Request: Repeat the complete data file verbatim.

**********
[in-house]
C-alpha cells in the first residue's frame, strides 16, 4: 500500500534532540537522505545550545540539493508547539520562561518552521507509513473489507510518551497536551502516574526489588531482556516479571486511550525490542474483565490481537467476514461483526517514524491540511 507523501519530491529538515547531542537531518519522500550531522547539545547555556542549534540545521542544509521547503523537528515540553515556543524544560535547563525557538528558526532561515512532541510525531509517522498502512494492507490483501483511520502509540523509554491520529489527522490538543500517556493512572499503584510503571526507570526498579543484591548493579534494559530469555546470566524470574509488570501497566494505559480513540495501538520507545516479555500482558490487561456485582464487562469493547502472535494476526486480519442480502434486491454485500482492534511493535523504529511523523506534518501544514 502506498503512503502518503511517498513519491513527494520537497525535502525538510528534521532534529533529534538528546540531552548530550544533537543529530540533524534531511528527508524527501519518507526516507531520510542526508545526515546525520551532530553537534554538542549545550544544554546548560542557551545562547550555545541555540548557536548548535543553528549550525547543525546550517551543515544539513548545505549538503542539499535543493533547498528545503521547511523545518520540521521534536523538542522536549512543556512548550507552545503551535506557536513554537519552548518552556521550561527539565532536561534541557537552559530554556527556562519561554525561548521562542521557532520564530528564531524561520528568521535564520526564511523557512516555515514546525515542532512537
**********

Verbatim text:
[in-house]
C-alpha cells in the first residue's frame, strides 16, 4: 500500500534532540537522505545550545540539493508547539520562561518552521507509513473489507510518551497536551502516574526489588531482556516479571486511550525490542474483565490481537467476514461483526517514524491540511 507523501519530491529538515547531542537531518519522500550531522547539545547555556542549534540545521542544509521547503523537528515540553515556543524544560535547563525557538528558526532561515512532541510525531509517522498502512494492507490483501483511520502509540523509554491520529489527522490538543500517556493512572499503584510503571526507570526498579543484591548493579534494559530469555546470566524470574509488570501497566494505559480513540495501538520507545516479555500482558490487561456485582464487562469493547502472535494476526486480519442480502434486491454485500482492534511493535523504529511523523506534518501544514 502506498503512503502518503511517498513519491513527494520537497525535502525538510528534521532534529533529534538528546540531552548530550544533537543529530540533524534531511528527508524527501519518507526516507531520510542526508545526515546525520551532530553537534554538542549545550544544554546548560542557551545562547550555545541555540548557536548548535543553528549550525547543525546550517551543515544539513548545505549538503542539499535543493533547498528545503521547511523545518520540521521534536523538542522536549512543556512548550507552545503551535506557536513554537519552548518552556521550561527539565532536561534541557537552559530554556527556562519561554525561548521562542521557532520564530528564531524561520528568521535564520526564511523557512516555515514546525515542532512537